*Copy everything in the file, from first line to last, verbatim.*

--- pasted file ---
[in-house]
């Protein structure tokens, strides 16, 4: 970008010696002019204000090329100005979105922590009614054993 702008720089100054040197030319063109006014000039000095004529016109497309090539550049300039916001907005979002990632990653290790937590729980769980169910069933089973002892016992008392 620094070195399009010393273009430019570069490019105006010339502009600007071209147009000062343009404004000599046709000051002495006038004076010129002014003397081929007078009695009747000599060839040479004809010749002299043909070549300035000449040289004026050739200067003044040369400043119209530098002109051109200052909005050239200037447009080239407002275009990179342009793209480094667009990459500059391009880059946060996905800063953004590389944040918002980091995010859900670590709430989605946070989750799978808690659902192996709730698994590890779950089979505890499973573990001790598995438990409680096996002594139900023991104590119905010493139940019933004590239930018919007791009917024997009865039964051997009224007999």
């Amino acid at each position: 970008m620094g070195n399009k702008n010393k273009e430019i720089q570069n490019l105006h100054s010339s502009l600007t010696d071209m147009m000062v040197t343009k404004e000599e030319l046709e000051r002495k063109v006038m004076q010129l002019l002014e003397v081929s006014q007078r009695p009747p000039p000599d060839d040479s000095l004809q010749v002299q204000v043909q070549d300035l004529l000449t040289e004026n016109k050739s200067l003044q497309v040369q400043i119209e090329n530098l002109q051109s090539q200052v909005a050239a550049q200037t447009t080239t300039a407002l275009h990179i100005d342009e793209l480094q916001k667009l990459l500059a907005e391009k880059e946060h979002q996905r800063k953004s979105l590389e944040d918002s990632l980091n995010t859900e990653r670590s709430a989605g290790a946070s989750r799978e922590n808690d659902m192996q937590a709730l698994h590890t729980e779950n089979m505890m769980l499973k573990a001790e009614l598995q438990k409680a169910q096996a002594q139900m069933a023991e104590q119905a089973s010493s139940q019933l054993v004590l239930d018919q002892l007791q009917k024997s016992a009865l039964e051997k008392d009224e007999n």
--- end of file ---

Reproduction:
[in-house]
């Protein structure tokens, strides 16, 4: 970008010696002019204000090329100005979105922590009614054993 702008720089100054040197030319063109006014000039000095004529016109497309090539550049300039916001907005979002990632990653290790937590729980769980169910069933089973002892016992008392 620094070195399009010393273009430019570069490019105006010339502009600007071209147009000062343009404004000599046709000051002495006038004076010129002014003397081929007078009695009747000599060839040479004809010749002299043909070549300035000449040289004026050739200067003044040369400043119209530098002109051109200052909005050239200037447009080239407002275009990179342009793209480094667009990459500059391009880059946060996905800063953004590389944040918002980091995010859900670590709430989605946070989750799978808690659902192996709730698994590890779950089979505890499973573990001790598995438990409680096996002594139900023991104590119905010493139940019933004590239930018919007791009917024997009865039964051997009224007999």
């Amino acid at each position: 970008m620094g070195n399009k702008n010393k273009e430019i720089q570069n490019l105006h100054s010339s502009l600007t010696d071209m147009m000062v040197t343009k404004e000599e030319l046709e000051r002495k063109v006038m004076q010129l002019l002014e003397v081929s006014q007078r009695p009747p000039p000599d060839d040479s000095l004809q010749v002299q204000v043909q070549d300035l004529l000449t040289e004026n016109k050739s200067l003044q497309v040369q400043i119209e090329n530098l002109q051109s090539q200052v909005a050239a550049q200037t447009t080239t300039a407002l275009h990179i100005d342009e793209l480094q916001k667009l990459l500059a907005e391009k880059e946060h979002q996905r800063k953004s979105l590389e944040d918002s990632l980091n995010t859900e990653r670590s709430a989605g290790a946070s989750r799978e922590n808690d659902m192996q937590a709730l698994h590890t729980e779950n089979m505890m769980l499973k573990a001790e009614l598995q438990k409680a169910q096996a002594q139900m069933a023991e104590q119905a089973s010493s139940q019933l054993v004590l239930d018919q002892l007791q009917k024997s016992a009865l039964e051997k008392d009224e007999n």